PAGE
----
They were even able to extract usable audio from videos of aluminium foil, the surface of a glass of water and even the leaves of a potted plant."
New York, Aug 6 - It may be hard to imagine that your favourite packet of potato chips or even a glass of water can serve as a microphone to catch a criminal.
But, this is not for researchers at the Massachusetts Institute of Technology (MIT) who have developed an algorithm to recreate sounds by analysing minute vibrations that sound makes on an object.
By pointing a video camera at a bag while audio was playing, researchers were able to detect distinct vibrations in the bag caused by sound.
Using their new algorithm, the team translated those vibrations and were able to reproduce the speech - despite the bag being 15 feet away and behind the soundproof glass.
When sound hits an object, it causes the object to vibrate. The motion of this vibration creates a very subtle visual signal that is usually invisible to the naked eye. People did not realise that this information was there, explained lead researcher Abe Davis from MIT in a press release.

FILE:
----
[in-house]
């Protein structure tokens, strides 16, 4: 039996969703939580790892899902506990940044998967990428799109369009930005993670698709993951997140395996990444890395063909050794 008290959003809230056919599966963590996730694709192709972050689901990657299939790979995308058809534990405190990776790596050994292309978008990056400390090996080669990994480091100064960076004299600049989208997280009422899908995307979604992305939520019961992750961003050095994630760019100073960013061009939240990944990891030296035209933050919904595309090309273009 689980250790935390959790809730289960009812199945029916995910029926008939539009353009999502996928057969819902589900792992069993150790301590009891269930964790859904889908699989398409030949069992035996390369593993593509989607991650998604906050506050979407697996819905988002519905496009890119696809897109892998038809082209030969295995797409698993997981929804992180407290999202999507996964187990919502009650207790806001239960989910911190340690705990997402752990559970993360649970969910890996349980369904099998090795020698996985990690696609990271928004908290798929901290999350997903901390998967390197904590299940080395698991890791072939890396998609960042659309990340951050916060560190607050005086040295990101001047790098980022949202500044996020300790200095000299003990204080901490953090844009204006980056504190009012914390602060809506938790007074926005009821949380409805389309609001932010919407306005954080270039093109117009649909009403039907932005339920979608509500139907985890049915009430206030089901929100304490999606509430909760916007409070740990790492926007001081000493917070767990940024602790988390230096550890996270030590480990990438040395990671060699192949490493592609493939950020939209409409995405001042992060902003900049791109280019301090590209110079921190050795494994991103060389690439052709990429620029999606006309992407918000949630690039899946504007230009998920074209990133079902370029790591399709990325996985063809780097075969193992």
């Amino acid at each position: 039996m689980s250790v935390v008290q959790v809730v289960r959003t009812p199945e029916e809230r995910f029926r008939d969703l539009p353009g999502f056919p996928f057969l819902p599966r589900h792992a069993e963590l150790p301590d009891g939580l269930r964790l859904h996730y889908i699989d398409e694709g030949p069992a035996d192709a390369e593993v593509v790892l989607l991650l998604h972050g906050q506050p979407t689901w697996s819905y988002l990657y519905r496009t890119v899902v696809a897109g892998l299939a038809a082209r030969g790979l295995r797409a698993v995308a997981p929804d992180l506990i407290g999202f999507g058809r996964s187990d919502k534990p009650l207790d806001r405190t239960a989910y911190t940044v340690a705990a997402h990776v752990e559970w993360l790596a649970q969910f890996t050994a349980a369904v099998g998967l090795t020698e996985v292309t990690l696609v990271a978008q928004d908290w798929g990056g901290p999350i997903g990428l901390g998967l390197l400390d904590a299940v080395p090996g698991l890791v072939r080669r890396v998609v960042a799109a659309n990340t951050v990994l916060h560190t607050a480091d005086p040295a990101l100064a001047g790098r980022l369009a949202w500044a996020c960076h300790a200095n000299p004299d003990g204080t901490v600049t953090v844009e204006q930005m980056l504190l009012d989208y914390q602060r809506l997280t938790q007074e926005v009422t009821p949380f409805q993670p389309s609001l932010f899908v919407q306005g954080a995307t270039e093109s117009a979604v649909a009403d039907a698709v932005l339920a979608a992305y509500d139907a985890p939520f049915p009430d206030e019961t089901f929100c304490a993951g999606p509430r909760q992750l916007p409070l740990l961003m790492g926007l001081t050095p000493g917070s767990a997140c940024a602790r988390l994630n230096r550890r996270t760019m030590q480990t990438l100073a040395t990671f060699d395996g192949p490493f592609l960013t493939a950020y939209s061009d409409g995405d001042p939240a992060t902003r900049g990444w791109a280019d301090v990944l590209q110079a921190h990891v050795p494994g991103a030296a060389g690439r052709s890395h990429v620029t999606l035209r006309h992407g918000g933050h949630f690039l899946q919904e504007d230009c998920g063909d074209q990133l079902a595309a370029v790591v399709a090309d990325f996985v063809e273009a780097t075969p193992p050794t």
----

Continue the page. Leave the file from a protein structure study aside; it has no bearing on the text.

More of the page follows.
The MIT team used a high-speed camera that could capture 2,000-6,000 frames per second from a bag of potato-chips.
The minute vibrations made by sound on the bag were analysed and by running an algorithm, the scientists were able to recreate the sounds in a laboratory.
They were even able to extract usable audio from videos of aluminium foil, the surface of a glass of water and even the leaves of a potted plant.
The discovery has many uses in law enforcement and forensics and could lead to the development of listening devices that do not need microphones, the MIT release added.